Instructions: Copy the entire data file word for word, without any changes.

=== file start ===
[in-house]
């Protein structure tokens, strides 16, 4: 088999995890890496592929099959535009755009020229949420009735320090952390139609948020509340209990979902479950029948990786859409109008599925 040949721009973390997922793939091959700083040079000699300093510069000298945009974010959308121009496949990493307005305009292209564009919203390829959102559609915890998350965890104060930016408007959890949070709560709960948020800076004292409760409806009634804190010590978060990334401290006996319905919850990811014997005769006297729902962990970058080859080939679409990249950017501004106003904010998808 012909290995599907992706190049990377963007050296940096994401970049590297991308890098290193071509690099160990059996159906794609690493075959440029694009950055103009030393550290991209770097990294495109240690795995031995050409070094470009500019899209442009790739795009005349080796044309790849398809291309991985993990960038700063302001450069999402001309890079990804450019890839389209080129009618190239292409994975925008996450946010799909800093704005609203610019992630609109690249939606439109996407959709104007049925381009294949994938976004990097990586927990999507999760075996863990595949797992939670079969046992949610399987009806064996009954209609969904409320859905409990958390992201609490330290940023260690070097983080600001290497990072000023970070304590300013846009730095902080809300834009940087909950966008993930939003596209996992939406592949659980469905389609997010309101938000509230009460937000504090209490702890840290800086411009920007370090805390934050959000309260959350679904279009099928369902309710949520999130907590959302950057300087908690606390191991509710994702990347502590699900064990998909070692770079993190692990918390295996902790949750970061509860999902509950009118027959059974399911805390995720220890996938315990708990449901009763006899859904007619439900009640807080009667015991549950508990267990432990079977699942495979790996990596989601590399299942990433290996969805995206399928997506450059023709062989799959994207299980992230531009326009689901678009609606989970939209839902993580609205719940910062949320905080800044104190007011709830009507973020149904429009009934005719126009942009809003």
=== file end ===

[in-house]
């Protein structure tokens, strides 16, 4: 088999995890890496592929099959535009755009020229949420009735320090952390139609948020509340209990979902479950029948990786859409109008599925 040949721009973390997922793939091959700083040079000699300093510069000298945009974010959308121009496949990493307005305009292209564009919203390829959102559609915890998350965890104060930016408007959890949070709560709960948020800076004292409760409806009634804190010590978060990334401290006996319905919850990811014997005769006297729902962990970058080859080939679409990249950017501004106003904010998808 012909290995599907992706190049990377963007050296940096994401970049590297991308890098290193071509690099160990059996159906794609690493075959440029694009950055103009030393550290991209770097990294495109240690795995031995050409070094470009500019899209442009790739795009005349080796044309790849398809291309991985993990960038700063302001450069999402001309890079990804450019890839389209080129009618190239292409994975925008996450946010799909800093704005609203610019992630609109690249939606439109996407959709104007049925381009294949994938976004990097990586927990999507999760075996863990595949797992939670079969046992949610399987009806064996009954209609969904409320859905409990958390992201609490330290940023260690070097983080600001290497990072000023970070304590300013846009730095902080809300834009940087909950966008993930939003596209996992939406592949659980469905389609997010309101938000509230009460937000504090209490702890840290800086411009920007370090805390934050959000309260959350679904279009099928369902309710949520999130907590959302950057300087908690606390191991509710994702990347502590699900064990998909070692770079993190692990918390295996902790949750970061509860999902509950009118027959059974399911805390995720220890996938315990708990449901009763006899859904007619439900009640807080009667015991549950508990267990432990079977699942495979790996990596989601590399299942990433290996969805995206399928997506450059023709062989799959994207299980992230531009326009689901678009609606989970939209839902993580609205719940910062949320905080800044104190007011709830009507973020149904429009009934005719126009942009809003």